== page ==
Christine St Anne: Vanguard's, Steve Utkus joins us today to give us an insight into the mind of an investor.
Stephen Utkus: Well, what we've recognized is that there is a psychological aspect to decision making and that makes us in some ways deviate from what might be rational ways of deciding particular decision. Framing and defaults are two ways in which just the way a problem is presented to us. Fundamentally changes our decision making.
For example, if in Australian superannuation system most members are defaulted into an investment choice and so few, many people if you ask them, would say, I like to make my own investment choices. But in fact few do, psychologically they are disinclined to take action, they are subject to what we call inertia.
Just an example of how powerful defaults can be, in a whole range of settings it has, whether its membership dues or other sorts of arrangements where defaults, figure individuals tend to go with the default out of a sense of inertia. Even though if you ask them, would you like to exercise investment choice in your super fund, most would say yes. That’s a sort of psychological attention.
We know that, many years ago I think it was in the 19th century an economist identified this notion in human psychology. He called it a defect in telescopic faculty, the inability to look forward to the future and think about the future. And fundamental for all of our retirement savings problems is this defect in telescopic faculty. Some people are very patient and future oriented and think carefully about the future they plan for the future. The think about the superannuation, they think about their other assets and they are planners we call them sometimes. They are patient.
As it turns out a number of us are impatient, focused unduly on the present. You may be familiar with the Aesop Fables, between the grasshopper and the ant. The ant accumulating savings for the winter, the grasshopper sort of enjoying the summer and not accumulating any goods for the winter. That's sort of the old – that comes – so (beside) the impatience versus patience in human beings goes back thousands of years, and the contemporary version of this is how good we are at planning for the future.
I think where overconfidence really plays a role is as we think about our portfolios and our investments and think about the future. One of the psychological aspects of decision-making that I find very fascinating is this tendency for all of us to project the future to be just like the past.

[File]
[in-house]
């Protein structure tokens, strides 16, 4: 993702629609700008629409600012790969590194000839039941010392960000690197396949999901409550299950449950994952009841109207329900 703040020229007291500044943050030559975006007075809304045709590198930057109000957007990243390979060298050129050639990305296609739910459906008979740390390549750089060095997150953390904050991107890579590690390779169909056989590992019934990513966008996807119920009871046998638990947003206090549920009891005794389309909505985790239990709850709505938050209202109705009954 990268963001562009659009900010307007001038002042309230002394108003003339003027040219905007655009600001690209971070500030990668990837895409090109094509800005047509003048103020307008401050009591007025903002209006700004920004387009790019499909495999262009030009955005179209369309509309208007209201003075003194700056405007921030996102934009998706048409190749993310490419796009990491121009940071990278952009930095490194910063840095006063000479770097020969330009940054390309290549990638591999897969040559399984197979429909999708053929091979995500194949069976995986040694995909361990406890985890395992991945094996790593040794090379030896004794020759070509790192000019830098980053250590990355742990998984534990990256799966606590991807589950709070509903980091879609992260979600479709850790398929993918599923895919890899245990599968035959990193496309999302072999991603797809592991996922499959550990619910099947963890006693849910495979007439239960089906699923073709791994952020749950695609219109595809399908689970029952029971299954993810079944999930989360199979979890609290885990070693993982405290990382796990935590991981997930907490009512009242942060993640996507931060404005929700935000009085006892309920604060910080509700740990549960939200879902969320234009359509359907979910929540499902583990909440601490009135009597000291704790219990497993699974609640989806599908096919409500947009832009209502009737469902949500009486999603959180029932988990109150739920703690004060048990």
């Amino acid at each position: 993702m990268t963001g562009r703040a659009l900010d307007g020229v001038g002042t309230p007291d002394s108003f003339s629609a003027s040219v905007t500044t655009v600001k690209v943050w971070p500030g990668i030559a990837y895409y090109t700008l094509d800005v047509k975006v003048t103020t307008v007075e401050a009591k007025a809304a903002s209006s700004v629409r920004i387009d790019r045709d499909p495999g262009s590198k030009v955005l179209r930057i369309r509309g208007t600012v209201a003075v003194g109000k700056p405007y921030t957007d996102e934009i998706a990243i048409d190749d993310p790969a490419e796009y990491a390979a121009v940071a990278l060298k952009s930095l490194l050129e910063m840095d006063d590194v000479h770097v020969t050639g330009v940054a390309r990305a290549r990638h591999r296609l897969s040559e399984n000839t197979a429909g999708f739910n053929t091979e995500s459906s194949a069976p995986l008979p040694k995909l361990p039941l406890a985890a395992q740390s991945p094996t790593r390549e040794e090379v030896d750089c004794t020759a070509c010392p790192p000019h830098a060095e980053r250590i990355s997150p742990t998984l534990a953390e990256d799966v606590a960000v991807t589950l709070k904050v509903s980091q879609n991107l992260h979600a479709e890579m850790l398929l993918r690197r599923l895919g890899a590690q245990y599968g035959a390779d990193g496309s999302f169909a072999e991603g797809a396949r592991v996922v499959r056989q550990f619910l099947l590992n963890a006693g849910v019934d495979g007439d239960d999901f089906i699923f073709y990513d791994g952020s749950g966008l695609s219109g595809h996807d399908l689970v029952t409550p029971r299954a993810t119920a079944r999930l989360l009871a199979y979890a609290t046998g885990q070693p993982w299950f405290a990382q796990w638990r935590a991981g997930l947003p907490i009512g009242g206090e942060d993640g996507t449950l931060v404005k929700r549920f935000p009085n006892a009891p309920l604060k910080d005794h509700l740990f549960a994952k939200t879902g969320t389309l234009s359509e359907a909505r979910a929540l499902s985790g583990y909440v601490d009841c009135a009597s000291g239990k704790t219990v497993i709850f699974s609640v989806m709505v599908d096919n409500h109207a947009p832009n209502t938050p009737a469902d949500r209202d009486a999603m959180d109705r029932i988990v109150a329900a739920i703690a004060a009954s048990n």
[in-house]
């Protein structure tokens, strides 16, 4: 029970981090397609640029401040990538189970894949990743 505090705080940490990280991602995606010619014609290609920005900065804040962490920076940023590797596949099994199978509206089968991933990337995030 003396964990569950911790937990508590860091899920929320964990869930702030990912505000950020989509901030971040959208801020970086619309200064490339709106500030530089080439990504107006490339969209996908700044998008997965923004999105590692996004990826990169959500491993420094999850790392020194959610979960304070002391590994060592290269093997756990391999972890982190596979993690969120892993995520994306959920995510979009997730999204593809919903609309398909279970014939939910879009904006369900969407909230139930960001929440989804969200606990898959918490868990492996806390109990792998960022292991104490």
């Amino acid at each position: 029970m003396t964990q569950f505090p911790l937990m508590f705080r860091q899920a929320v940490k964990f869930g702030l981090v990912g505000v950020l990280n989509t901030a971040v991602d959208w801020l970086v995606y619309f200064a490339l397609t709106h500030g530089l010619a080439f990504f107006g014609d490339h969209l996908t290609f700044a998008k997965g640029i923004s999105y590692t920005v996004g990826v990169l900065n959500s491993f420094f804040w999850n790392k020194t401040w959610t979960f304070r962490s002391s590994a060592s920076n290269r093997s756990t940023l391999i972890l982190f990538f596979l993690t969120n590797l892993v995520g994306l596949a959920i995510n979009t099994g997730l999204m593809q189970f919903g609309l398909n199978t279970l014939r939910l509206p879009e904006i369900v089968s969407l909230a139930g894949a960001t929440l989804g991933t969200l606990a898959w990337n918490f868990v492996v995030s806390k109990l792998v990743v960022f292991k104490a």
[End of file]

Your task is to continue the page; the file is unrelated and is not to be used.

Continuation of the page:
Now economists have this fancy term for it, they call it auto regressive expectations. But what they simply mean is, what I expect of the future is going to be something like what I'm experiencing today. Now how that plays out in financial markets, is when we've had great bull run in equity markets as we've recently, that builds a sense of overconfidence about the future, that the party will last forever. And so this sense of projecting a true rosy future and unrealistically rosy future is really at the heart of what overconfidence is.
Well, it's actually the flip side. So in rising markets, as markets are doing well, I become very overconfident and I expect them to continue. Now as markets begin to deteriorate, you might think, well, then people would adjust their expectations downward and that would be one thing. But we know from that behavioral economics literature, that psychologically, a $1 worth of loss actually feels like $2 worth of loss.
So if you lose 20 per cent of your – in the equity portfolio in a market – typical market downturn, it actually feels like you have lost 40 per cent. So what happens on the upside is we exaggerate the positive and become over confident about the future. And then on the downside our sense of loss is accentuated by this, what we call loss aversion feature. A fact that, there is an actual coefficient of loss aversion, it's about 2.2 to 2.4. So it's not exactly 2 times. But you can actually measure how psychologically painful people find losses and it's about double, double or more. And it can vary.
The really patient – let's tie it back to patience, the patient forward-looking investor tends to avoid the overconfidence in the upswing and also has – is more finely attuned and has not become loss averse in the downturn. The less impatient – the less patient investor, the more impatient investor is one who responds more strongly to those behavioral biases.
And what I ask individuals to do in their own decision making is try to get an external benchmark, an independent point of view from a friend, a trusted advisor, another source of information. I think one of the biggest – one of the easiest ways to moderate behavioral bias is to externalize the information that you are getting and don't simply look for information that confirms your own view.
So for example, if you are an enthusiastic growth investor, you should be reading about people who are cautious and pessimistic to, providing antidote to your own sort of over confidence. Similarly, if you an ultra-cautious investor, you should be looking at aggressive investors and seeing what case they are making to provide that sort of external antidote. So if you seek out more of use, more external reference points, you can help with some of these biases.